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Recent developments
Is it a cult?

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Persecutions of The Family:

A book is available which documents investigations of The Family:  "Sex, slander, and salvation: Investigating the Family/Children of God." 1

Some of the accusations made against the group have been:

bulletMind Control: In the early 1970's, the organization came under fire from FREECOG, which was organized by Ian Haworth specifically to raise public awareness of what it felt were the mind control techniques of the COG.
bulletChild Abuse:
bullet1977: A series of Mo Letters dealt with adult sexual activities between teenagers or children. In a 1977 letter called "Child Brides", he is reported as saying "I hope all our young kids have plenty of sex...Why did the Lord make you able to have children at the age of 11, 12, 13 if you weren't supposed to have sex then?" 2 This theme was repeated in later Mo Letters such as "The Devil Hates Sex But God Loves It" and "Teen Sex."
bullet1989 to 1995:  The COG was accused by groups within the anti-cult movement of engaging in sexual abuse of their children. Over 700 children were examined by child protective services in various countries around the world. Of them, at least 475 were taken into care for a time. No cases of child abuse could be confirmed. The rate of child abuse within COG households was apparently lower than was found in society generally.
bullet1993:  There appeared to be a coordinated effort to convince many child protective services that young children in the Family were being abused. Many children were taken into care and their parents charged in Spain, Argentina, France, and Australia. No evidence for sexual abuse of children was ever found. Charges were either dropped for lack of evidence, or the parents were tried and found not guilty. The charges were largely based on the testimony of former members of The Family who reported that they had been sexually abused as children. These former members frequently refer to a book: "The Story of Davidito" which was written by David, son of David Berg's wife, Maria. Although the book does discuss his witnessing of sexual activity by peers within the group, and their encouragement of him to explore his own sexuality, there is nothing in the book related to adult molestation or abuse of children.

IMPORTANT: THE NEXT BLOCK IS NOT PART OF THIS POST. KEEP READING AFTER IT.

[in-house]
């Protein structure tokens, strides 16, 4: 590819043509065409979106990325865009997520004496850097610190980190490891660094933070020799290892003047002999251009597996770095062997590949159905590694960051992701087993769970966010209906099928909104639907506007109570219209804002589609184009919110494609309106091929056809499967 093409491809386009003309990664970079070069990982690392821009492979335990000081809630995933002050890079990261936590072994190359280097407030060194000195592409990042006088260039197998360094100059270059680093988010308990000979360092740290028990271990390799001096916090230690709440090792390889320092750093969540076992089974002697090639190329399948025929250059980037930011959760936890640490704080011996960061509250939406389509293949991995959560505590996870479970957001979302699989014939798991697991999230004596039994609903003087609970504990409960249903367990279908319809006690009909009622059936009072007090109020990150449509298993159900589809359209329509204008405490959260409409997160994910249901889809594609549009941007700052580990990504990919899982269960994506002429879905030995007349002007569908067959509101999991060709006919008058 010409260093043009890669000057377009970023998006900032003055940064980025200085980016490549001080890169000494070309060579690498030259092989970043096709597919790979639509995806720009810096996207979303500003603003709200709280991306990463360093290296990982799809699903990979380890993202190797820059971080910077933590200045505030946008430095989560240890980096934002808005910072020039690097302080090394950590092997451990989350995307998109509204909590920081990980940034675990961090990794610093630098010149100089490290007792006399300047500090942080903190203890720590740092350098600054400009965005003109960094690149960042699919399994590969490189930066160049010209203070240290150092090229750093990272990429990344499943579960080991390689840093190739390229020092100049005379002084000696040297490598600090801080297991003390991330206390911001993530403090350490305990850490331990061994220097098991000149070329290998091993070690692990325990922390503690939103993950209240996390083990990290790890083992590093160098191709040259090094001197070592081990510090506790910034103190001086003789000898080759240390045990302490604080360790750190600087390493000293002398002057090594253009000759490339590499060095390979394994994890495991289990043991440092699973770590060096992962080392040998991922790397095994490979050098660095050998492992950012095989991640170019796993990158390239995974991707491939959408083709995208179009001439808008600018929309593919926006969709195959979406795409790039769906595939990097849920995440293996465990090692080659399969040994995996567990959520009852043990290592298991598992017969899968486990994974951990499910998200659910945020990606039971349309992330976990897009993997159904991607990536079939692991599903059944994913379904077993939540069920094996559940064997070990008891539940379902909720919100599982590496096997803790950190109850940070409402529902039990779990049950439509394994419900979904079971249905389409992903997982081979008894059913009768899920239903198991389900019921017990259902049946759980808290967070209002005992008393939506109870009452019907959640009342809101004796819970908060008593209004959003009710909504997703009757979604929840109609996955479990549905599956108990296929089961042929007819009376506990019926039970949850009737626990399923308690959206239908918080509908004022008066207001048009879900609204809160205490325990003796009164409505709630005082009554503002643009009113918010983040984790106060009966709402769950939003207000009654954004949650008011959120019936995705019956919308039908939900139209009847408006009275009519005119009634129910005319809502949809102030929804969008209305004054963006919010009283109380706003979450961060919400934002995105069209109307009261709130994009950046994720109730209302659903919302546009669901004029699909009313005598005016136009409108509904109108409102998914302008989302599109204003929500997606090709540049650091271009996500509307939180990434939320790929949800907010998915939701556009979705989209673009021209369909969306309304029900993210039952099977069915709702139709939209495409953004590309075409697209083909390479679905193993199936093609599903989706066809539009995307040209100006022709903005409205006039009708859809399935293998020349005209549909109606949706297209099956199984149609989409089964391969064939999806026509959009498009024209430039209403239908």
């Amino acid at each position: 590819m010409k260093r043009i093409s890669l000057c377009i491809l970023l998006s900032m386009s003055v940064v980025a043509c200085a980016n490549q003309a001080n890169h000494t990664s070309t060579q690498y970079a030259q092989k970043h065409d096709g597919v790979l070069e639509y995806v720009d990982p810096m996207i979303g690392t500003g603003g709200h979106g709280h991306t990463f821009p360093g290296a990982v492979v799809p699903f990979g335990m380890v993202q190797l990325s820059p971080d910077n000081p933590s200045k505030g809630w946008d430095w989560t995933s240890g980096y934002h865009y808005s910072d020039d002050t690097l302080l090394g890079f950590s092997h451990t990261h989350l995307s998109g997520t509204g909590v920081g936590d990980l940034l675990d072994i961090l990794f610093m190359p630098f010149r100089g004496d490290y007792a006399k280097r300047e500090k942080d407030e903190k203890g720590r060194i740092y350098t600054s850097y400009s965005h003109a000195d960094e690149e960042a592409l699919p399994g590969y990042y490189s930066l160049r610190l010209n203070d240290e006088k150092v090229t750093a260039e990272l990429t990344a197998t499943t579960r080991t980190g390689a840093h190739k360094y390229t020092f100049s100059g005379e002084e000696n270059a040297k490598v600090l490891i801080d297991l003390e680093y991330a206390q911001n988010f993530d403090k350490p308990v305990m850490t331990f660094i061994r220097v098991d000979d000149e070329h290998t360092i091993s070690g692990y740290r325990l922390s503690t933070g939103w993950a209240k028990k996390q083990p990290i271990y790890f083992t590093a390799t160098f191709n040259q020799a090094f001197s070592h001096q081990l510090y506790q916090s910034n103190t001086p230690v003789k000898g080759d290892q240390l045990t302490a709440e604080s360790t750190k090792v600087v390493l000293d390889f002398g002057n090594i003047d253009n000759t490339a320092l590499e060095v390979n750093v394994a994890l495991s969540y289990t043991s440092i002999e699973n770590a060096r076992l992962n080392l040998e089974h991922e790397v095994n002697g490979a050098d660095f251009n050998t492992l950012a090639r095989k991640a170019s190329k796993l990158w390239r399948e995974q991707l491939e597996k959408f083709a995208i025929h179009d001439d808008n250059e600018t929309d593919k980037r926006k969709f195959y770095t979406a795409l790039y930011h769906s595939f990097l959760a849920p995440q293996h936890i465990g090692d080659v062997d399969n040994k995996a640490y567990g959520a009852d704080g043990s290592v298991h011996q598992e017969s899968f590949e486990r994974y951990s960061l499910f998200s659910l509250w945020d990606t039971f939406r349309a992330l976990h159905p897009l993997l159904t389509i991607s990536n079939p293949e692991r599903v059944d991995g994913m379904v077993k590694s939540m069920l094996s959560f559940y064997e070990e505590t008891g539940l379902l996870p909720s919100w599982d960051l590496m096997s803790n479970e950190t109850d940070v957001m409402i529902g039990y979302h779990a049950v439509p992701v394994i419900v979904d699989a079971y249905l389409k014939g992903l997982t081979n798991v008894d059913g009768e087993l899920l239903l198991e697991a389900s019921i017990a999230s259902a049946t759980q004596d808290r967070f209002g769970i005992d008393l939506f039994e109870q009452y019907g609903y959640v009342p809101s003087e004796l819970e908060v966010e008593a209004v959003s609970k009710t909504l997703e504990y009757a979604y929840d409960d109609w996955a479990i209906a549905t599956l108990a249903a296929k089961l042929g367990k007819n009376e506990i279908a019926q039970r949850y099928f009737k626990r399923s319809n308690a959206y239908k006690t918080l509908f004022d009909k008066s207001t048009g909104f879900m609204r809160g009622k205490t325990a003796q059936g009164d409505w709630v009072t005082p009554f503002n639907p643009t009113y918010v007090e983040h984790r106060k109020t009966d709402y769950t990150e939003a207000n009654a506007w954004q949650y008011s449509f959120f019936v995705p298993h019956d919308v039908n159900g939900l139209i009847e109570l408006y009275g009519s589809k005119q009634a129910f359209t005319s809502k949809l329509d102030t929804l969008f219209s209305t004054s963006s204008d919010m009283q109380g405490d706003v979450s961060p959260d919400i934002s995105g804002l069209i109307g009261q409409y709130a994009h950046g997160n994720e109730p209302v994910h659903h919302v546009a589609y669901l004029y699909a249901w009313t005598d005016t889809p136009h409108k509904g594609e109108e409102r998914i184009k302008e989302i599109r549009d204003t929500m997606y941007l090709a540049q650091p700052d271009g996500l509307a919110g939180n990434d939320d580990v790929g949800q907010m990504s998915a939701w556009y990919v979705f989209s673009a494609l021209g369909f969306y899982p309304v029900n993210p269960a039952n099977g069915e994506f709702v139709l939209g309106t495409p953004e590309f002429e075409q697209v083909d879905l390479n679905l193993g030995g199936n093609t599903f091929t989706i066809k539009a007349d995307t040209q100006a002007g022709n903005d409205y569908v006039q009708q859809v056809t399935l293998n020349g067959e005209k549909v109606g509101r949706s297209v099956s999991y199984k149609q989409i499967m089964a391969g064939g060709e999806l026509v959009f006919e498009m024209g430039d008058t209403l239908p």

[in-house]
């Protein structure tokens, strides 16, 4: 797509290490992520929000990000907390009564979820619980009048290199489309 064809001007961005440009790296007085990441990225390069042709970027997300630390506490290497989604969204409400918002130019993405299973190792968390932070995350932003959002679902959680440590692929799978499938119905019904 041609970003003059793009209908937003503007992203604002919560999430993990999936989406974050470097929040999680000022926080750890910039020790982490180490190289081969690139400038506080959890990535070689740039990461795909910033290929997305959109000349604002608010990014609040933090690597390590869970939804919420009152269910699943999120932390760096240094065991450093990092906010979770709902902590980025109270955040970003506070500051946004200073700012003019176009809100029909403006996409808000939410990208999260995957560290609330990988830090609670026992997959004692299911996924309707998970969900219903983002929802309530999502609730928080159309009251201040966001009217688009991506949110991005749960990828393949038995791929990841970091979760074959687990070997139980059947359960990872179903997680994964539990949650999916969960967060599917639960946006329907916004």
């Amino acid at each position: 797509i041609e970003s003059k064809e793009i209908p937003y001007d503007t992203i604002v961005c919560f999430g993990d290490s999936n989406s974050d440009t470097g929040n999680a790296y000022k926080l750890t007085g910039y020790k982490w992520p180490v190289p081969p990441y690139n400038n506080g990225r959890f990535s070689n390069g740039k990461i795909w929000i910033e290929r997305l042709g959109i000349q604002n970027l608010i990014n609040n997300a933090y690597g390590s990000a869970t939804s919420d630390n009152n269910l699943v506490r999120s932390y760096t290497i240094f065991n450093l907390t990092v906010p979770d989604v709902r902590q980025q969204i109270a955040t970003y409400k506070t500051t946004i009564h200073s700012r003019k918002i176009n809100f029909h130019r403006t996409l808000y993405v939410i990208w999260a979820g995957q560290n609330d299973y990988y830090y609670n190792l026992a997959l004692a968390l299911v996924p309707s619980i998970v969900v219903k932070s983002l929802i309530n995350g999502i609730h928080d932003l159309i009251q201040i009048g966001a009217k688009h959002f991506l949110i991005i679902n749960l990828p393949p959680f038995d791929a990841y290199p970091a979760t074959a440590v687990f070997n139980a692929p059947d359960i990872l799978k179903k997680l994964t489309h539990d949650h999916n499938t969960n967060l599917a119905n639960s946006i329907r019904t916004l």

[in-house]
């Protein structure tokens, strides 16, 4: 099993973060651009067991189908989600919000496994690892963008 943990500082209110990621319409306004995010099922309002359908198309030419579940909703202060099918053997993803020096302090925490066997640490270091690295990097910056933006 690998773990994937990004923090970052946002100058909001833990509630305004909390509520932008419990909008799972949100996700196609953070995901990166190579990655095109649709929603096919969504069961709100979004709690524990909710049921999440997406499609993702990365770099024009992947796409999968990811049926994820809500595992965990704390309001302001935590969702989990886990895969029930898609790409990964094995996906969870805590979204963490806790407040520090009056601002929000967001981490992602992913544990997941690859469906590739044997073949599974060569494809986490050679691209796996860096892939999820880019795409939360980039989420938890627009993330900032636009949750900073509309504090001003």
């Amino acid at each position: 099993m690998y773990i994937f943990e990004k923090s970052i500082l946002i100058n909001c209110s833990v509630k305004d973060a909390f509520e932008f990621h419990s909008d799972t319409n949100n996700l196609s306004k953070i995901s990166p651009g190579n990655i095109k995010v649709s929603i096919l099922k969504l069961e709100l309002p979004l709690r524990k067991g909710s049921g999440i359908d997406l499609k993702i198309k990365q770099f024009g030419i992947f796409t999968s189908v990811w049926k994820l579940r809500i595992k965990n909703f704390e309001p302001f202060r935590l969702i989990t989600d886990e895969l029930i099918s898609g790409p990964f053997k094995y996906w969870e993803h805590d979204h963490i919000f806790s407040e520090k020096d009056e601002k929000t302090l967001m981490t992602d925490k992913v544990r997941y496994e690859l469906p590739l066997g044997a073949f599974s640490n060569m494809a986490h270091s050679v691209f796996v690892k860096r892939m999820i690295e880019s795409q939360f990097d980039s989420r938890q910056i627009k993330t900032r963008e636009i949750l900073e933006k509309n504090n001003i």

bullet1993: A psychologist and sociologist from Oakland University "studied thirty-two children in two Family homes in California...Subsequent to the study...the authors also visited three more Family homes." 3 They "found no evidence for child abuse among these children. Assessment by the first author of preschool and elementary aged children indicated no psychological signs of abuse. Children interacted well with adults, including Family members as well as the authors. They displayed no anxiety or unusual fears or phobias around close interactions. This comfort in interaction was consistent with intensive clinical interviews which revealed no anxiety related to adults. On a measure involving identification and functions of body parts, presented pictorially, no children indicated abnormal responses to bodily sexual areas as displayed in the pictures. No unusual themes were elicited...In interviews with adolescents in the group, the authors found no evidence for past sexual abuse despite intensive questioning."
bullet1995: Lord Justice Ward of the High Court in London issued a child custody judgment in 1995-NOV. 2 He wrote: "I am totally satisfied that there was widespread sexual abuse of young children and teenagers by adult members of The Family." With reference to its policies regarding children, he said: "The Family have been black, very black and they are still not white, but the shade of grey grows lighter by the month...I have decided to trust them to continue to bring lightness to their darkness...The Family cannot hide from the world any longer. The Family do not wish to hide from the world any longer. I hope the world will accept them back into the fold."